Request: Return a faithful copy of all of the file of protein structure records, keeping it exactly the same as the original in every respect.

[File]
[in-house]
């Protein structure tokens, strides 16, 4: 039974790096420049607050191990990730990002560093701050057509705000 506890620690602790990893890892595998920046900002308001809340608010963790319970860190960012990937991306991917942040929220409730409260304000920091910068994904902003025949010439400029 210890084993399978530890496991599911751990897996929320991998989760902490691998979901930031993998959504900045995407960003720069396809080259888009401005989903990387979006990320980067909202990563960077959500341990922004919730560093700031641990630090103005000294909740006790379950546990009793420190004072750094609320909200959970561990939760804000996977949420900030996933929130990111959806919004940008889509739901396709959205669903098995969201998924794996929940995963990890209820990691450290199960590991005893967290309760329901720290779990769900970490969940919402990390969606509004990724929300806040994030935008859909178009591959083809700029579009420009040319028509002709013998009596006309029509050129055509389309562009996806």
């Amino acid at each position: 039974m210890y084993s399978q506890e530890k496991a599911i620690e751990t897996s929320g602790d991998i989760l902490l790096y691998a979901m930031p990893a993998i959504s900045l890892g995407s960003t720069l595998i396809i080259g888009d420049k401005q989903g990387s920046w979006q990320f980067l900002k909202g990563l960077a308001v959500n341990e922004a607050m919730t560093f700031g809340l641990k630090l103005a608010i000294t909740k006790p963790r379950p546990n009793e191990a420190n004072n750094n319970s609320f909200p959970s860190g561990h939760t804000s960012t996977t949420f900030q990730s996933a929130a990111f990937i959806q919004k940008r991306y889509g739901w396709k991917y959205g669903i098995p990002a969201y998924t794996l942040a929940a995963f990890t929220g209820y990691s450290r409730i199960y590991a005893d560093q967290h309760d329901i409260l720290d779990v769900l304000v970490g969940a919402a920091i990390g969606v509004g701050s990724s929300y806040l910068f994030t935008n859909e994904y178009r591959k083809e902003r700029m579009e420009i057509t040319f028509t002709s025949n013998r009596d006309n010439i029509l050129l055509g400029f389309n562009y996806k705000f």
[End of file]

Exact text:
[in-house]
């Protein structure tokens, strides 16, 4: 039974790096420049607050191990990730990002560093701050057509705000 506890620690602790990893890892595998920046900002308001809340608010963790319970860190960012990937991306991917942040929220409730409260304000920091910068994904902003025949010439400029 210890084993399978530890496991599911751990897996929320991998989760902490691998979901930031993998959504900045995407960003720069396809080259888009401005989903990387979006990320980067909202990563960077959500341990922004919730560093700031641990630090103005000294909740006790379950546990009793420190004072750094609320909200959970561990939760804000996977949420900030996933929130990111959806919004940008889509739901396709959205669903098995969201998924794996929940995963990890209820990691450290199960590991005893967290309760329901720290779990769900970490969940919402990390969606509004990724929300806040994030935008859909178009591959083809700029579009420009040319028509002709013998009596006309029509050129055509389309562009996806």
């Amino acid at each position: 039974m210890y084993s399978q506890e530890k496991a599911i620690e751990t897996s929320g602790d991998i989760l902490l790096y691998a979901m930031p990893a993998i959504s900045l890892g995407s960003t720069l595998i396809i080259g888009d420049k401005q989903g990387s920046w979006q990320f980067l900002k909202g990563l960077a308001v959500n341990e922004a607050m919730t560093f700031g809340l641990k630090l103005a608010i000294t909740k006790p963790r379950p546990n009793e191990a420190n004072n750094n319970s609320f909200p959970s860190g561990h939760t804000s960012t996977t949420f900030q990730s996933a929130a990111f990937i959806q919004k940008r991306y889509g739901w396709k991917y959205g669903i098995p990002a969201y998924t794996l942040a929940a995963f990890t929220g209820y990691s450290r409730i199960y590991a005893d560093q967290h309760d329901i409260l720290d779990v769900l304000v970490g969940a919402a920091i990390g969606v509004g701050s990724s929300y806040l910068f994030t935008n859909e994904y178009r591959k083809e902003r700029m579009e420009i057509t040319f028509t002709s025949n013998r009596d006309n010439i029509l050129l055509g400029f389309n562009y996806k705000f």